However, defending champion Iivo Niskanen has decided to skip the event, despite his strong showing at this Olympics to date.
Watch rating: 1.5/5
Curling – Men’s (1705 AEST)
After intense competition on the rink, the men’s curling has drawn to an end, with Sweden set to face off against Great Britain in the finale.
The two sides qualified at the top after the round robin stage, with the two sides only dropping three matches combined. Sweden are skipped by record breaking five-time World Champion skip Niklas Edin, a hero in the Swedish curling community.
However, Scotland’s Bruce Mouat has played some of the finest stones of the tournament, finishing fourth in the mixed doubles. Mouat has been the strongest in the competition with the final stone, leading the player percentages at 88.2% – ahead of Edin in second. Lead Hammy McMillan Jr. has also been stellar for team GB, with a player percentage of 91.6% 0- also leading the tournament.
Expect patient play, well set out guards and corner guards, and plenty of double takeouts. In the round robin, GB took out the win 7-6 – with Sweden winning three points in the last two ends to get close to the Mouat-led side.
Watch rating: 5/5
Speed skating – Men’s mass start (1930 AEST)
Speed skating – Women’s mass start (2000 AEST)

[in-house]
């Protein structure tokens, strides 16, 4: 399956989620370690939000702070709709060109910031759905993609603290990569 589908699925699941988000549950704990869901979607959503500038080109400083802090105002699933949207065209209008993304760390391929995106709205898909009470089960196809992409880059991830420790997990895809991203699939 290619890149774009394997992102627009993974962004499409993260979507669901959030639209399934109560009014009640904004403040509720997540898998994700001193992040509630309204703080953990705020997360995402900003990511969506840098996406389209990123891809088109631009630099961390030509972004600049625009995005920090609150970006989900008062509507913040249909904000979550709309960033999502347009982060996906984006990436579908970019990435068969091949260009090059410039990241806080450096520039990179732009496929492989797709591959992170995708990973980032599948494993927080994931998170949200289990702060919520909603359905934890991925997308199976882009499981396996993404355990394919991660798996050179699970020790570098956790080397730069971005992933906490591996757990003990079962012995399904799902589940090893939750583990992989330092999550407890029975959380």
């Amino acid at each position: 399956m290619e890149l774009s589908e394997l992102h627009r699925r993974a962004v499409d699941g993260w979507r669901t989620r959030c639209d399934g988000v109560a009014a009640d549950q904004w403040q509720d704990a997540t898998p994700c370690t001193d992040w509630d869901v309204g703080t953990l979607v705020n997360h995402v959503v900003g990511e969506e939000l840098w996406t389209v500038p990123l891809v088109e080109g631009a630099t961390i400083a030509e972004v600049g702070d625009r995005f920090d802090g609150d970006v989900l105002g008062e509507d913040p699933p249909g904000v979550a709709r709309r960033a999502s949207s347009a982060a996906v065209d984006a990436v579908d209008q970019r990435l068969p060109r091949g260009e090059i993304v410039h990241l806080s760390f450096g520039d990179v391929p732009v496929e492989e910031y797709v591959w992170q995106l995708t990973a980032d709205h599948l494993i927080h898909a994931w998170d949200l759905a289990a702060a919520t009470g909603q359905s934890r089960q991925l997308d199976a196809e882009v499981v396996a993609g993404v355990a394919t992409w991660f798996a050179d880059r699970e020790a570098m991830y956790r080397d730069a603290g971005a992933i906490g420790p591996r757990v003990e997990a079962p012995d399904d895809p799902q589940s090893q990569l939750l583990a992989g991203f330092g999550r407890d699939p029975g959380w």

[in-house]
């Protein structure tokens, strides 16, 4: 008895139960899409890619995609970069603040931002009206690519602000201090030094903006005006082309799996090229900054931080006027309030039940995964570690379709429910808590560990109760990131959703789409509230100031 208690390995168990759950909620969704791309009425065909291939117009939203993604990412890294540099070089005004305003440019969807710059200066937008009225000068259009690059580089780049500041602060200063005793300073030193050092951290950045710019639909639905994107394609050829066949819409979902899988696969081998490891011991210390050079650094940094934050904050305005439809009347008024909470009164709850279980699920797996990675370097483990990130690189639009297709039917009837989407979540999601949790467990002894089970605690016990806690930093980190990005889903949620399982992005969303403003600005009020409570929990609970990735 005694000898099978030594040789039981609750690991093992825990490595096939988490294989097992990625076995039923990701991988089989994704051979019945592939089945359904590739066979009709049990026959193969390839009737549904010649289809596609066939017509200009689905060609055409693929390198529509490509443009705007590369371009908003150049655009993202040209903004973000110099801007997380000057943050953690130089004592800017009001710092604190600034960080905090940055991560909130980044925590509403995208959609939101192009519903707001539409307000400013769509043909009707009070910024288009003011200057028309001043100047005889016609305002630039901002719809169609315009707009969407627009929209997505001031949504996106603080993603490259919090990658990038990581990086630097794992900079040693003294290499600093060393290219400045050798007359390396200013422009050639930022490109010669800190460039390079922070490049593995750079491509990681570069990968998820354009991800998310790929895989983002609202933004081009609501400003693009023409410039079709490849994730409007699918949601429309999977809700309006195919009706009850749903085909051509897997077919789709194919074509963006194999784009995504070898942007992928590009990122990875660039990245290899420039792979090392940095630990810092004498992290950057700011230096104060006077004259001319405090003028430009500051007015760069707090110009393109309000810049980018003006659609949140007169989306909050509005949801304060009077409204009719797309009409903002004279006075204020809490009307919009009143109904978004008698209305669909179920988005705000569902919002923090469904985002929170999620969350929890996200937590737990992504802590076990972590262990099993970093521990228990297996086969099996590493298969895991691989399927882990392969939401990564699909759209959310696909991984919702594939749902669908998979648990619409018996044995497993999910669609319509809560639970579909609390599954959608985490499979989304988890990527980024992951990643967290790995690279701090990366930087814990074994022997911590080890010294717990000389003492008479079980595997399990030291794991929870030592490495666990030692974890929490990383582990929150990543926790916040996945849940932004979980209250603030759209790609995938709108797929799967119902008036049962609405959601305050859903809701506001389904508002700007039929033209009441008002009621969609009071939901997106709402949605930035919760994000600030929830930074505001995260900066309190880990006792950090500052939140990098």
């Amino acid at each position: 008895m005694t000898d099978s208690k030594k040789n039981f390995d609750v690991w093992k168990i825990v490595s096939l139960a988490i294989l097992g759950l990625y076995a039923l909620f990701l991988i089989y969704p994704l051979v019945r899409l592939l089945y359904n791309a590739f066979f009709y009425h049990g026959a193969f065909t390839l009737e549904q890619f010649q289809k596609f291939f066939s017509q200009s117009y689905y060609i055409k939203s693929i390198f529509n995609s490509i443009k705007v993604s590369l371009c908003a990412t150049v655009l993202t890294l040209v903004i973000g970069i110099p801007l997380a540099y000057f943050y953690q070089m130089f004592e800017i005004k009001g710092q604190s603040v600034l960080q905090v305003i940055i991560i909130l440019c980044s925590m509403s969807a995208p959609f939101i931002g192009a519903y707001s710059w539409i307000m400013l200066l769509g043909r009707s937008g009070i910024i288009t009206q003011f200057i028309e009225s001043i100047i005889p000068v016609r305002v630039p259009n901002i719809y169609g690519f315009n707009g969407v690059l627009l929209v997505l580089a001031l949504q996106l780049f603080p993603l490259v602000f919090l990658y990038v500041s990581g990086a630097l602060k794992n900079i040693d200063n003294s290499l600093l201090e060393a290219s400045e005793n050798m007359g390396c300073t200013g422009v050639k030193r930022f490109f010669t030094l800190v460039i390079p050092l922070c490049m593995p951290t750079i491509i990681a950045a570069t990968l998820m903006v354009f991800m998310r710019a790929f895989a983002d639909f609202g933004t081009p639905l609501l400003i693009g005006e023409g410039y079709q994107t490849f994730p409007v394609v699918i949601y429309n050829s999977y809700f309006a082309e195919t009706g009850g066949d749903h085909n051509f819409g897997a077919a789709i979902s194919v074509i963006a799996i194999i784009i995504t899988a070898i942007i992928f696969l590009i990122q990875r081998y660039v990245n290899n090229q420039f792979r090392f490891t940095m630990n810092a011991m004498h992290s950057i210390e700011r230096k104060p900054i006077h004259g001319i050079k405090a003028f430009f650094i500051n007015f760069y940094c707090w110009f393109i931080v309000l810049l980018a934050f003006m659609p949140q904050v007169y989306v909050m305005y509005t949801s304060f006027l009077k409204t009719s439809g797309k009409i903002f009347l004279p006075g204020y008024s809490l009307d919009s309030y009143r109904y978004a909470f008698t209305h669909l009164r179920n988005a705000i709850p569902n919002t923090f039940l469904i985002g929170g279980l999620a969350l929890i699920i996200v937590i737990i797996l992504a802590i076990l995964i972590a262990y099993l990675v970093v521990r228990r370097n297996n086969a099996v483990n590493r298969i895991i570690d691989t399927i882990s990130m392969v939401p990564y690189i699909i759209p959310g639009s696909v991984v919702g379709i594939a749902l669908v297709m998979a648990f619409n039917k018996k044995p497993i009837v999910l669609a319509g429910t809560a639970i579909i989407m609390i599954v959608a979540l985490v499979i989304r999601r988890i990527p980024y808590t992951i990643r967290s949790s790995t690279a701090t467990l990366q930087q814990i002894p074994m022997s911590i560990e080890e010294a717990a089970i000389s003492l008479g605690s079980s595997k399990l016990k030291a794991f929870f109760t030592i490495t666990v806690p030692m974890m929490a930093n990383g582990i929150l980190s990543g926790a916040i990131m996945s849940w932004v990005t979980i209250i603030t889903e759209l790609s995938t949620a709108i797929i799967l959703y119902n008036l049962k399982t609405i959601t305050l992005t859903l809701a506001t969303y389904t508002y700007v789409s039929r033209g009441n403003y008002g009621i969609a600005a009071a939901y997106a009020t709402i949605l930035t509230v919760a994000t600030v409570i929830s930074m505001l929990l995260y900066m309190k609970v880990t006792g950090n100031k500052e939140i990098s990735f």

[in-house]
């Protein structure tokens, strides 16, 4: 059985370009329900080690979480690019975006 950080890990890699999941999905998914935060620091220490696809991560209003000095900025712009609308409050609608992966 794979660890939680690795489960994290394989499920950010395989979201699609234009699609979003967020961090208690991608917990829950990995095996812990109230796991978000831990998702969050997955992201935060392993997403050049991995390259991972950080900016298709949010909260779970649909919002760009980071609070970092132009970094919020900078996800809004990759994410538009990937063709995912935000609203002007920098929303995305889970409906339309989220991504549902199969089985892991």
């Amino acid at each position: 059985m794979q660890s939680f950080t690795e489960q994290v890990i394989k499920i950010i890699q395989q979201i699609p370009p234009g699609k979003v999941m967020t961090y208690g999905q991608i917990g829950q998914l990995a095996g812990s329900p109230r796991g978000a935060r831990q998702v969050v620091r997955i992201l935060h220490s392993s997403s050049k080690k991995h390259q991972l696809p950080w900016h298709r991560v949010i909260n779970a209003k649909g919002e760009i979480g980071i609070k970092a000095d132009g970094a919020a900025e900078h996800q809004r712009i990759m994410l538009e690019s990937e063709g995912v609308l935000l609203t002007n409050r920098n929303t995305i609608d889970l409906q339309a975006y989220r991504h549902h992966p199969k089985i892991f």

Fifteen skaters start at once, some number of them finish. Both these events are chaotic, with a bit of short track flavour injected into the otherwise very pure long format of speed skating. Often dubbed NASCAR on ice, favouritism doesn’t necessarily mean much here with the potential for bad positioning and falls. Two semi finals lead to one final, and running well in both is critical.
On the men’s side, it’s a pretty open field on recent form lines. The improbably named Belgian Bart Swings coms in with the World Cup lead, ahead of Ruslan Zakharov and Italian Andrea Giovannini. Two different skaters beat Swings at the World Championship – American Joe Mantina won gold and Arjan Stroetinga of the Netherlands got silver. Defending Olympic champion from South Korea, Lee Seung-hoon, is also here and a threat. Also of note is Dutch legend Sven Kramer in his last Olympic race ever, after narrowly missing a medal in the team pursuit earlier in Beijing.
Irene Schouten will be going for her 5th medal (2 gold, 2 bronze) at these games, and has won mass start medals before at the Olympics and elsewhere. Her fellow Dutch skater, Marijke Groenewoud, is the World Champion while Ivanie Blondlin of Canada leads the World Cup.
Watch rating: 4/5
Figure skating – Pair skating (2200 AEST)